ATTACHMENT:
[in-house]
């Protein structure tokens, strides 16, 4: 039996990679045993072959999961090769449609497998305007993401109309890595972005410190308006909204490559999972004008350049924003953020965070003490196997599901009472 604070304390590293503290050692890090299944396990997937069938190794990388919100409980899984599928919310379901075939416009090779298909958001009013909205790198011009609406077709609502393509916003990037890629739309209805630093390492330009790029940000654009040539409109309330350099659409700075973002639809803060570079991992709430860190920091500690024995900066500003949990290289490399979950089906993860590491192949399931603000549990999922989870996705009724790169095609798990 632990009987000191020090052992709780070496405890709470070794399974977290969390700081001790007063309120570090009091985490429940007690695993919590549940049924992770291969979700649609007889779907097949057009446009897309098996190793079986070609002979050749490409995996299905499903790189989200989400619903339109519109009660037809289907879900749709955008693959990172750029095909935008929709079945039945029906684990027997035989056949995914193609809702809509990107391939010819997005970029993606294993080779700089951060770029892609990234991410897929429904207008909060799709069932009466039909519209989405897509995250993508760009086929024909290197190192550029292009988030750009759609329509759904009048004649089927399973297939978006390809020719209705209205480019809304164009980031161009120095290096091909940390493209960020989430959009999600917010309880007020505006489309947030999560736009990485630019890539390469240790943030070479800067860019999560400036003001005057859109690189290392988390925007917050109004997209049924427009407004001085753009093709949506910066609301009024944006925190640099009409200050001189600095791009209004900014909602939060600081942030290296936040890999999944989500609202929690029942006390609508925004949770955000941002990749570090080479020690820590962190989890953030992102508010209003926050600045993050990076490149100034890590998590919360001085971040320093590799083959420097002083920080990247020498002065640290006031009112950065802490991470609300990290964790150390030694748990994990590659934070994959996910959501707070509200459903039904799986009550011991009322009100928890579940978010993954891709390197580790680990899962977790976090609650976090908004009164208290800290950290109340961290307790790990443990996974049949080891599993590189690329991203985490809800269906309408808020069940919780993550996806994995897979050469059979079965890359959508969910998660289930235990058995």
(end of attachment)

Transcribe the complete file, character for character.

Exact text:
[in-house]
């Protein structure tokens, strides 16, 4: 039996990679045993072959999961090769449609497998305007993401109309890595972005410190308006909204490559999972004008350049924003953020965070003490196997599901009472 604070304390590293503290050692890090299944396990997937069938190794990388919100409980899984599928919310379901075939416009090779298909958001009013909205790198011009609406077709609502393509916003990037890629739309209805630093390492330009790029940000654009040539409109309330350099659409700075973002639809803060570079991992709430860190920091500690024995900066500003949990290289490399979950089906993860590491192949399931603000549990999922989870996705009724790169095609798990 632990009987000191020090052992709780070496405890709470070794399974977290969390700081001790007063309120570090009091985490429940007690695993919590549940049924992770291969979700649609007889779907097949057009446009897309098996190793079986070609002979050749490409995996299905499903790189989200989400619903339109519109009660037809289907879900749709955008693959990172750029095909935008929709079945039945029906684990027997035989056949995914193609809702809509990107391939010819997005970029993606294993080779700089951060770029892609990234991410897929429904207008909060799709069932009466039909519209989405897509995250993508760009086929024909290197190192550029292009988030750009759609329509759904009048004649089927399973297939978006390809020719209705209205480019809304164009980031161009120095290096091909940390493209960020989430959009999600917010309880007020505006489309947030999560736009990485630019890539390469240790943030070479800067860019999560400036003001005057859109690189290392988390925007917050109004997209049924427009407004001085753009093709949506910066609301009024944006925190640099009409200050001189600095791009209004900014909602939060600081942030290296936040890999999944989500609202929690029942006390609508925004949770955000941002990749570090080479020690820590962190989890953030992102508010209003926050600045993050990076490149100034890590998590919360001085971040320093590799083959420097002083920080990247020498002065640290006031009112950065802490991470609300990290964790150390030694748990994990590659934070994959996910959501707070509200459903039904799986009550011991009322009100928890579940978010993954891709390197580790680990899962977790976090609650976090908004009164208290800290950290109340961290307790790990443990996974049949080891599993590189690329991203985490809800269906309408808020069940919780993550996806994995897979050469059979079965890359959508969910998660289930235990058995």